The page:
TESTED: Mizuno JPX EZ Forged (4-GW) True Temper Steel Shafts (X100) Mizuno M-31 Grip Mizunousa.com | ($800/set)
VOLVIK VISTA iS
Looks And Feel: If you haven't heard of Volvik, or maybe you have and you thought they only made colored distance balls, you haven't been paying enough attention. Volvik is gaining a lot of traction here in the U.S. (it's headquartered in Korea), and the company's high-performance balls are increasing in popularity. Color aside, we play tested the Vista iS, which is the spinnier offering in the Vista series (the other being the Vista iV). Available in yellow and orange, the Vista iS is a four-piece ball with a Zirconium HZ-III cover.
Let's start with feel when putting. The ball has a firm, lighter feel that's quite unique. I mean that in a good way, since I like a snappier feel on the green, and since I use a putter with a face insert, some soft-cover balls actually feel a little too mushy. Not this one. It has a nice click to it when putting. With irons and wedges, again, it's not a thud feel as much as a pleasant pop. With the driver, hey, we think most balls feel close to the same when you hit it flush, and this one feels just as good as any we've tried this year.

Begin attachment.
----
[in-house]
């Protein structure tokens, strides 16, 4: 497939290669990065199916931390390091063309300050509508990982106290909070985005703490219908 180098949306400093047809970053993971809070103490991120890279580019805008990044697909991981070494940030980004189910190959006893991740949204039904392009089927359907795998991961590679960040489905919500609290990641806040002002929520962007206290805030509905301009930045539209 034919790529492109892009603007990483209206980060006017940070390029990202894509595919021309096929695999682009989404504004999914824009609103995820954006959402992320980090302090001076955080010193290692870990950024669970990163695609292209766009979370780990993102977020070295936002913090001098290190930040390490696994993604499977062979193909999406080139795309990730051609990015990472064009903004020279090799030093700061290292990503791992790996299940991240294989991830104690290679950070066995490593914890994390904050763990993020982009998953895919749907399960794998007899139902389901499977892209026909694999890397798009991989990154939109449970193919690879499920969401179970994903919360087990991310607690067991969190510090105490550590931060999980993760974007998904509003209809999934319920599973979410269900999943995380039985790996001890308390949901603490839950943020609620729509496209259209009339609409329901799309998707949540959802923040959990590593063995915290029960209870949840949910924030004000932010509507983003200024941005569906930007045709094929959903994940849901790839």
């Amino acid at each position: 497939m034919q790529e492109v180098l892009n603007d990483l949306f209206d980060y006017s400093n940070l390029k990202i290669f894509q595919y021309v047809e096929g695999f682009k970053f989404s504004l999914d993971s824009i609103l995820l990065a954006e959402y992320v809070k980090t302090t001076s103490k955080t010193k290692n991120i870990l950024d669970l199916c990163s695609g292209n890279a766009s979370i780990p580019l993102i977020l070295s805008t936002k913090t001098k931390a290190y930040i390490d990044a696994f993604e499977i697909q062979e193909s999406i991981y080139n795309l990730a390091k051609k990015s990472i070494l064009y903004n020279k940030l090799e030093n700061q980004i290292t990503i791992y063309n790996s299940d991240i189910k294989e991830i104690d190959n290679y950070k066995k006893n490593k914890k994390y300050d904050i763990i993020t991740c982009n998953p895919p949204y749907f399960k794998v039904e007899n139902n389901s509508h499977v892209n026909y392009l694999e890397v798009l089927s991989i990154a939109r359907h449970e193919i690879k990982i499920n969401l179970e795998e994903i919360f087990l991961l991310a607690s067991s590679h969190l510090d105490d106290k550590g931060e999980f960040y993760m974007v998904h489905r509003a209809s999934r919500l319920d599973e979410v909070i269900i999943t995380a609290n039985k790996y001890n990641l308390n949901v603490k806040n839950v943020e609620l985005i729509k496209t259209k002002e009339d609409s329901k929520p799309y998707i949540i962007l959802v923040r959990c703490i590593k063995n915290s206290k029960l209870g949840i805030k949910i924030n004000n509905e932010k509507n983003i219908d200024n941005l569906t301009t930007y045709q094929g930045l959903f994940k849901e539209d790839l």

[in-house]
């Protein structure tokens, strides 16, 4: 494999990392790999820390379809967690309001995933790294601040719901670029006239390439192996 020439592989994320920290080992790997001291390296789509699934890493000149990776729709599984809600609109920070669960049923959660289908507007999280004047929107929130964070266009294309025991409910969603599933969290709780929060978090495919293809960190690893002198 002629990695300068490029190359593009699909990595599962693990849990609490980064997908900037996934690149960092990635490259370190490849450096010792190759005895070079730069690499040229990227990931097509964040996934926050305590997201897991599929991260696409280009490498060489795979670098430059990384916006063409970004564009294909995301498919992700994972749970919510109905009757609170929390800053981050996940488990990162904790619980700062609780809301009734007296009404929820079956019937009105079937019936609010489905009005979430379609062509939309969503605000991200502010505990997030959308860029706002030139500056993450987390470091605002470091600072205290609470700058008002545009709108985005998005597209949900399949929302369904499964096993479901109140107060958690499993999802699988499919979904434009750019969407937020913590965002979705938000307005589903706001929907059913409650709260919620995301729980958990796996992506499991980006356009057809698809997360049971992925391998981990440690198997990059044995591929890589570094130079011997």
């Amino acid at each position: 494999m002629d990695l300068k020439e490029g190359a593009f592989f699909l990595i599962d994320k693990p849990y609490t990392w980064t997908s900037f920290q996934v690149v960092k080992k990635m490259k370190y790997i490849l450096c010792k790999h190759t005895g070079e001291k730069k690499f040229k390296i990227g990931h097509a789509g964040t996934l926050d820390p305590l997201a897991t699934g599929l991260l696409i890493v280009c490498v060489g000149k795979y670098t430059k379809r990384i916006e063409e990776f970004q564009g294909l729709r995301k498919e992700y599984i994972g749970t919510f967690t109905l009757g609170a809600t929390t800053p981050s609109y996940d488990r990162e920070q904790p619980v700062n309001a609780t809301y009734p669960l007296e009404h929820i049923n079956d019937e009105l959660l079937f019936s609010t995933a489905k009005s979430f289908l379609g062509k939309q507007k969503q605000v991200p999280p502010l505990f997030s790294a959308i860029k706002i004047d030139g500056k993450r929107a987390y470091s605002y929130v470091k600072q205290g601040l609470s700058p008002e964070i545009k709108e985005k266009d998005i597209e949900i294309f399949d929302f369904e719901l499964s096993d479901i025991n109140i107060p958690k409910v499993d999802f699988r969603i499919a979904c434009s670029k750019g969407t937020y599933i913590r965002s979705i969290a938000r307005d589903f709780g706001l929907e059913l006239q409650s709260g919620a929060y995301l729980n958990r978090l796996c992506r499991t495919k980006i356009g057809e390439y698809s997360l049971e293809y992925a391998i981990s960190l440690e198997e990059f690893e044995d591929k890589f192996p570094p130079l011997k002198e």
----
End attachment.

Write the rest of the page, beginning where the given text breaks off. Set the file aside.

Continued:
Performance: Either I've been eating my Wheaties or someone swapped a nonconforming driver in my bag, but I was hitting this ball a mile. It spun more off the tee than I'm used to (I expected that, and the lower-spinning Vista iV is probably more suited for me), but I had no trouble hitting iron and wedge shots that stuck the usually firm greens at Industry Hills Golf Resort. Actually, I had a few shots trickle back–from the rough. That's pretty impressive considering that this ball doesn't have a Urethane cover. Granted, it's not the highest-spinning new ball I've hit lately. But it certainly has enough zip for my game.
Where I noticed that snappy feel again was when hitting delicate chips and pitch shots. The ball feels just a little firmer than does some Urethane-covered Tour level balls, but surprisingly, it didn't affect performance all that much. Finally, this ball is incredibly durable. For whatever reason, Volvik claims the iV is more durable than the iS, but we feel both balls hit the mark in the exceptionally durable category.
Recommendation: If you want a snappier feel on the greens and with short shots, and you don't want to give up Tour-level performance off the tee and from the fairway, you have to try the Vista iS. The purist will wish it came in white (the iV does), but after a few holes, you'll forget it's yellow or orange and be happy you're making more pars and birdies on the scorecard. I recommend this ball to the good-to-average player looking for a ball that lends big distance, a mid-to-high trajectory and moderate-to-high spin.
TESTED: Volvik Vista iS | Four-Piece High Performance Ball Volvik.com | ($45/dozen)